Ready, Set, Dash!-Using Sensory Paths to Build School Skills

Ready, Set, Dash!-Using Sensory Paths to Build School Skills

Sensory paths are often found in the hallways of elementary schools and are used by kids to take a break and move their bodies. Kids follow visual directions made with tape, paper cut outs, and other materials that tell them how to move as they go along the path. Sensory paths are great for keeping kids busy. They also help build critical school skills like following directions, motor control, self-regulation, and even learning letters and numbers! You can create your own path at home for a fun gross motor activity with these easy steps.

 Use painter’s tape, simple cut outs, or chalk

Sensory paths can be short and simple or more complicated, depending on what you choose. You can make one outside and use chalk for everything or you can make one inside using painter’s tape and some paper cut outs.

  • Pick an area with a good amount of space. A hard floor surface may be easier for sticking cut outs to the ground with tape.
  • Use painter’s tape or chalk to create lines for children to balance on.
  • Create arrows with painter’s tape or chalk to show which direction to travel or jump in.
  • Use cut outs of feet and hands to add more action movements. You can place feet and hands to show crawling, leaping on all fours, jumping, jumping sideways or in different directions, jumping on one foot, etc.
  • If you place your sensory path near a wall, you can put hand cut outs on the wall and feet cut outs on the floor to direct kids to do wall push-ups.

Add words to the path

You can use words on the path to add more movement and make the path more creative!

  • Use action words such as jump, spin, crawl, hop, leap, run, skip, gallop, etc.
  • At points in the path you could use words to direct them to touch their toes, wiggle their fingers, touch their head, etc.
  • Use words to tell them to move like certain animals across a section of the path. For example, use foot-prints or paw-prints and the words “crawl like a bear”, make circles for them to jump in and write “hop like a bunny”, use lily pads and write “leap like a frog”, etc.

Example sensory path

Here is an example of a sensory path you can make at home. Use any of the ideas mentioned above to add to it or switch it up. You don’t have to use the shapes suggested, any shapes can work! For example, you could use circles instead of paw-prints, lily pads, or foot-prints.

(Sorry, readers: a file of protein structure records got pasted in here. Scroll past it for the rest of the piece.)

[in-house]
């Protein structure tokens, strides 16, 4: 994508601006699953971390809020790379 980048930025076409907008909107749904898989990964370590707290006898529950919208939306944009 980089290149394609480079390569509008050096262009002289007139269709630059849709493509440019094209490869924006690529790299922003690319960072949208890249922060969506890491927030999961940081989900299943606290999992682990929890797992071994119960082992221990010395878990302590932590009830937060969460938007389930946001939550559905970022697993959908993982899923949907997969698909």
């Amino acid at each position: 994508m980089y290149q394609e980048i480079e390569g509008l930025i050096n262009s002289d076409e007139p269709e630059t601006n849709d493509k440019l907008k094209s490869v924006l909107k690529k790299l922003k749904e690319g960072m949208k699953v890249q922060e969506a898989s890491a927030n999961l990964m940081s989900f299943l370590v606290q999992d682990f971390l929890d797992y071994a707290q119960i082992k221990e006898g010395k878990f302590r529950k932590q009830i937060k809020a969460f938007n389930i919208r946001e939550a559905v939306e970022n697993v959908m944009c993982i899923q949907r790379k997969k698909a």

1. A section with foot-prints and the word “run”. Kids run until they get to the end of the foot-prints.
  2. Four circles or other shapes and the word “jump”. Kids will jump on each shape.
  3. A circle with the word “spin”. Kids spin in a circle a couple of times.
  4. Four lily pads and the word “leap”. Kids will leap like a frog to each lily pad.
  5. A line using painter’s tape, or chalk if outside, with the word “balance”. Kids will have to walk on the line balancing.
  6. Rows of paw prints with the words “bear crawl”. Kids will have to crawl on all fours like a bear for this section.
  7. Two foot-prints with the words “touch your toes”. Kids will put their feet on the foot prints and touch their toes.
  8. Stop sign showing the end of the path.

Use other props or make it an obstacle course

Make a longer activity out of the sensory path by turning it into an obstacle course. Use any of the ideas for sensory paths above and add some of the following ideas.

  • Add chairs or different furniture that kids have to zig zag around, crawl under, or crawl over.
  • Use a pool noodle as a balance beam. For an extra challenge, have them carry a round object on a spoon (like a small ball) and try to balance on the beam without dropping the object.
  • Use boxes to create tunnels to crawl through.
  • Make the obstacle course even more of a challenge by using a timer. Kids can take turns going through and timing each other to see who can make it through the fastest or see if they can beat their previous time.
  • In a hallway, tape paper streamers or string between the walls to create a maze (like cobwebs or security lasers). This creates a zig zag pattern that kids have to step/crawl over and under to get through without touching the streamers.
    • You can treat it like a laser maze and make it a rule you can’t touch the streamers or you have to start over.
    • Use a timer to see who can get through it the fastest or if you can beat your own time.
    • Once this gets easy, have kids try to pass a ball through without touching the streamers.

Have kids play an active role in setting up the activity for even more fun! Ask for their ideas about what movement to include and let them cut things out and arrange things as much as they can for their age. Have fun setting up the activity and moving through it!

Text: © Kids In Transition to School 2020

Image: © Valerii Honcharuk | Dreamstime.com

Nollie has worn multiple hats while working with the KITS Program. When she was a student at UO she was an assessor on the KITS research projects, a teacher in our school readiness groups, and a childcare assistant. Since then, she has taught KITS groups for 4J and coached other educators to implement the KITS Program.

0 Comments

Leave a reply